Powers could simply slide into the left guard position to start the year off, but the thought around Ravens training camp is that Ben Cleveland is going to get a big opportunity to stake his claim. Offensive coordinator Greg Roman called Cleveland “the best run-blocker in the draft” and remarked it was “unbelievable that he was available in the third round. If that’s not a ringing endorsement I don’t know what is.

11. San Francisco 49ers

Key 2020 Stat: 122 QB Hits (31st)

Offseason Movement

Additions: Aaron Banks (second round), Jaylon Moore (fifth round), Alex Mack (Falcons)

Subtractions: Weston Richburg (retirement)

It will never be easy to remove an offensive line (or skill position players, for that matter) from the scheme in which they operate but what’s the point in trying to evaluate what we’re seeing if we’re just going to throw our hands in the air. The 49ers' offense will credibly always receive the Kyle Shanahan boost as long as he’s in San Francisco, so I’ll continue to try my best to evaluate the linemen as their own entity as opposed to the holes created whether they were part of the play or not. San Francisco has much more talent along their offensive line than the data will show and though they didn’t necessarily have the most injuries as a unit (poor Chiefs), they had many injuries along the interior —where they were already the weakest.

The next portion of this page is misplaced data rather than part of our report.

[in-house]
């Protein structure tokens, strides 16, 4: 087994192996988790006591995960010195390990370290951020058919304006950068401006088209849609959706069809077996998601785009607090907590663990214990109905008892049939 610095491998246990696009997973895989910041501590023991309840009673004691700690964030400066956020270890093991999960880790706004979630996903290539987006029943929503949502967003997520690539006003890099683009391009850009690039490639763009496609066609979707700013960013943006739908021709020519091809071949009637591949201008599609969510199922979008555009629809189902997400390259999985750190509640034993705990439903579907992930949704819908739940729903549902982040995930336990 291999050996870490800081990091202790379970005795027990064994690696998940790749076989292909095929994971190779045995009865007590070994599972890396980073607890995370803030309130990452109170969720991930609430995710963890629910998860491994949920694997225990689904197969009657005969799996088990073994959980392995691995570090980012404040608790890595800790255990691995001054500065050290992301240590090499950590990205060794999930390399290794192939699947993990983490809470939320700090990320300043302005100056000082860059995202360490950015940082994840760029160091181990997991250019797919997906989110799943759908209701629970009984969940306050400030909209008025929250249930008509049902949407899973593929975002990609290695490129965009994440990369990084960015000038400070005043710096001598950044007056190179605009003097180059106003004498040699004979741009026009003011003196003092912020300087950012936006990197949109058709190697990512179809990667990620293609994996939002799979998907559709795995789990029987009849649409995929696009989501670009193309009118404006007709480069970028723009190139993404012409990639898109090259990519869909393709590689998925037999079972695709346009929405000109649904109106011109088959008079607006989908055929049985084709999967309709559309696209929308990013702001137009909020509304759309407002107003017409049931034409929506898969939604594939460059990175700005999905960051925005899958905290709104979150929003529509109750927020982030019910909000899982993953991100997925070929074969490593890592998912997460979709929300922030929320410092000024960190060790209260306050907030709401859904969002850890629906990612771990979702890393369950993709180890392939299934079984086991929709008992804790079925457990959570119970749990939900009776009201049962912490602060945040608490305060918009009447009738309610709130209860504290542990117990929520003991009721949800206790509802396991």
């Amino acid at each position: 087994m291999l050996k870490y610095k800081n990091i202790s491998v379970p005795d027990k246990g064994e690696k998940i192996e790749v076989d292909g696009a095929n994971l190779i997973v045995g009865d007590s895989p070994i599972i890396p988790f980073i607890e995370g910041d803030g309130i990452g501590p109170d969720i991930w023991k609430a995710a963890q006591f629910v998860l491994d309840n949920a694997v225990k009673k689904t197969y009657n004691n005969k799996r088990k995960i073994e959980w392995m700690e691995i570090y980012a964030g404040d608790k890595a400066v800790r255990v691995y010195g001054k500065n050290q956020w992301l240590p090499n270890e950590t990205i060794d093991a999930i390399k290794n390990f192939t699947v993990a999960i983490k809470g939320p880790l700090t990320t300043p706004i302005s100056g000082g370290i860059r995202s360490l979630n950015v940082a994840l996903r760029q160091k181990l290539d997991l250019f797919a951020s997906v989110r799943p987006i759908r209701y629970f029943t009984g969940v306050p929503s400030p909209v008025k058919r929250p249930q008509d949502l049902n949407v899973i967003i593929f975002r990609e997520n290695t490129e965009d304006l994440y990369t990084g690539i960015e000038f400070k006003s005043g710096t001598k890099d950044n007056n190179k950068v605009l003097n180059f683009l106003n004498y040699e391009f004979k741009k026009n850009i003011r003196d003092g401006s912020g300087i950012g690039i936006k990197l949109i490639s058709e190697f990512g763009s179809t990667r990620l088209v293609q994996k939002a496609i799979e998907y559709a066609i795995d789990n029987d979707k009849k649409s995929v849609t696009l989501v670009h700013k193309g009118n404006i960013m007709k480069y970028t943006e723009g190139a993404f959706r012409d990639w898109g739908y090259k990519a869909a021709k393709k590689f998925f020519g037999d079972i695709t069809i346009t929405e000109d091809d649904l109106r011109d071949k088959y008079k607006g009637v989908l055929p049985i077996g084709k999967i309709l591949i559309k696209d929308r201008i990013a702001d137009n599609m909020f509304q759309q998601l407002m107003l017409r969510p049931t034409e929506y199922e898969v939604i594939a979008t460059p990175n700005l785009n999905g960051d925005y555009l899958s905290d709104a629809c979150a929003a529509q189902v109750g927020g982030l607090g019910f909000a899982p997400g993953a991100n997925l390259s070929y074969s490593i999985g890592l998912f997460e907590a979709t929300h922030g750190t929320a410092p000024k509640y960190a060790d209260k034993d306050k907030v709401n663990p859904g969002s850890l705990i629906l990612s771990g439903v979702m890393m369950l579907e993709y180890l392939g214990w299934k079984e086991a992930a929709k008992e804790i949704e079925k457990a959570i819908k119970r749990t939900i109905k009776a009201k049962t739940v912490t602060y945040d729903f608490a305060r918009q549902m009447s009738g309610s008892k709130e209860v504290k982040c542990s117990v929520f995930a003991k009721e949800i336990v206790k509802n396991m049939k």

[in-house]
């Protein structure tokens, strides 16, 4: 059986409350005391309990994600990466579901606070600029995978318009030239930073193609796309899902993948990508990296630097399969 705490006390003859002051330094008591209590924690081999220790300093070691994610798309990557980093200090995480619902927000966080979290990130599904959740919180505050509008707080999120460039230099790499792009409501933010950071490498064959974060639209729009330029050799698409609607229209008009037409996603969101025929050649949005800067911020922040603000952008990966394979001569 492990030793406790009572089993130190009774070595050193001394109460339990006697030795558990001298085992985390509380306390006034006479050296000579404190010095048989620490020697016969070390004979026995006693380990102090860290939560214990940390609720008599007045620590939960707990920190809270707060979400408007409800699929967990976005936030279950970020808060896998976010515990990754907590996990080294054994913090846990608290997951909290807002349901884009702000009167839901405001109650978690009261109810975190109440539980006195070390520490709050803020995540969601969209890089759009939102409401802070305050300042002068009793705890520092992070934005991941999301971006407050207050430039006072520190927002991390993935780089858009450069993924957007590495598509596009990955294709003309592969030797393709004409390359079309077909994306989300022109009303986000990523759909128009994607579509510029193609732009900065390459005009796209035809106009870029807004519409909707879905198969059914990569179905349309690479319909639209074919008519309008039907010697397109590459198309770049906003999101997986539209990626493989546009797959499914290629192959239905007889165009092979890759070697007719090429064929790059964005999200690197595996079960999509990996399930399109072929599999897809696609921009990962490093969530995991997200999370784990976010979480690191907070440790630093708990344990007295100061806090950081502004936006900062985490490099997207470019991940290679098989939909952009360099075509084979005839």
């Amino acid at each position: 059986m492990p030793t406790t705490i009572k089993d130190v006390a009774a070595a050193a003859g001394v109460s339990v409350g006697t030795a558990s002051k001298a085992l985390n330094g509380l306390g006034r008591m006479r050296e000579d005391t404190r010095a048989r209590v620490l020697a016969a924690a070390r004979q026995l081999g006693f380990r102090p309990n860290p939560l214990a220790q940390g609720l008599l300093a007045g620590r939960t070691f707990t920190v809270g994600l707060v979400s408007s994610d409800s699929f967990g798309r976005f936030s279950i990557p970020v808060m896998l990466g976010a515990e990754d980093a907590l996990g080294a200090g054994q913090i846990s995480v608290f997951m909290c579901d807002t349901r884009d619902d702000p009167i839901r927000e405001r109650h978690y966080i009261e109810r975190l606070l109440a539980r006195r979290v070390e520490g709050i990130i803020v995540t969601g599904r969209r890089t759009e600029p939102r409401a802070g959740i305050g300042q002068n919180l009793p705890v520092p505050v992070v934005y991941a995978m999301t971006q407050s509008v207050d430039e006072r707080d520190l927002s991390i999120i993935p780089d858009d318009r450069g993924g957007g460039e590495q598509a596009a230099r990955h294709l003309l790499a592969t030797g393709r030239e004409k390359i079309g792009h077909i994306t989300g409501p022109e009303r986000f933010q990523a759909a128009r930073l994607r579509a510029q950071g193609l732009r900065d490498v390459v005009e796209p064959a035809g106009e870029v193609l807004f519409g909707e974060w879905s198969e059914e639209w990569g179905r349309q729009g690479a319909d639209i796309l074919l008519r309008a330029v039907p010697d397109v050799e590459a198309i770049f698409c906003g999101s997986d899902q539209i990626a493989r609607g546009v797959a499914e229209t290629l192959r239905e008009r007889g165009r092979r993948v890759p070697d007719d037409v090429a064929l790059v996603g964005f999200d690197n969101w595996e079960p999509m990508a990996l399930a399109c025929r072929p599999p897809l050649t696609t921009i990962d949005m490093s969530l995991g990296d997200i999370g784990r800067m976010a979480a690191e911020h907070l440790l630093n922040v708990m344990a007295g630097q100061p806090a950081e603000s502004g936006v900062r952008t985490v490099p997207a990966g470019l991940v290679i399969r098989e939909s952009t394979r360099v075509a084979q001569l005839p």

After spending the third-overall pick on quarterback Trey Lance, the team spent a second-rounder on Aaron Banks of Notre Dame, marking the first time the team has drafted a guard in the Kyle Shanahan-John Lynch era. Banks is a massive guard at 6’6”, 330-pounds but his specialty comes in pass protection where he allowed only 26 pressures and two sacks across 1,200+ career pass-blocking reps in college. A six-time Pro Bowl center, Alex Mack will help the new guy bolster an interior that was dealing with constant injuries throughout 2020. Along the outside, Trent Williams and Mike McGlinchey make up one of the best tackle partnerships in the entire NFL.

*(Aaron Banks is not having the preseason San Francisco was hoping for when they spent a second-round pick on the right guard. Banks is currently sidelined with a shoulder injury sustained in the team’s first exhibition game and doesn’t look to be returning by the regular season, opening the door for 2017 UDFA Daniel Brunskill to try his luck as a starter once again.)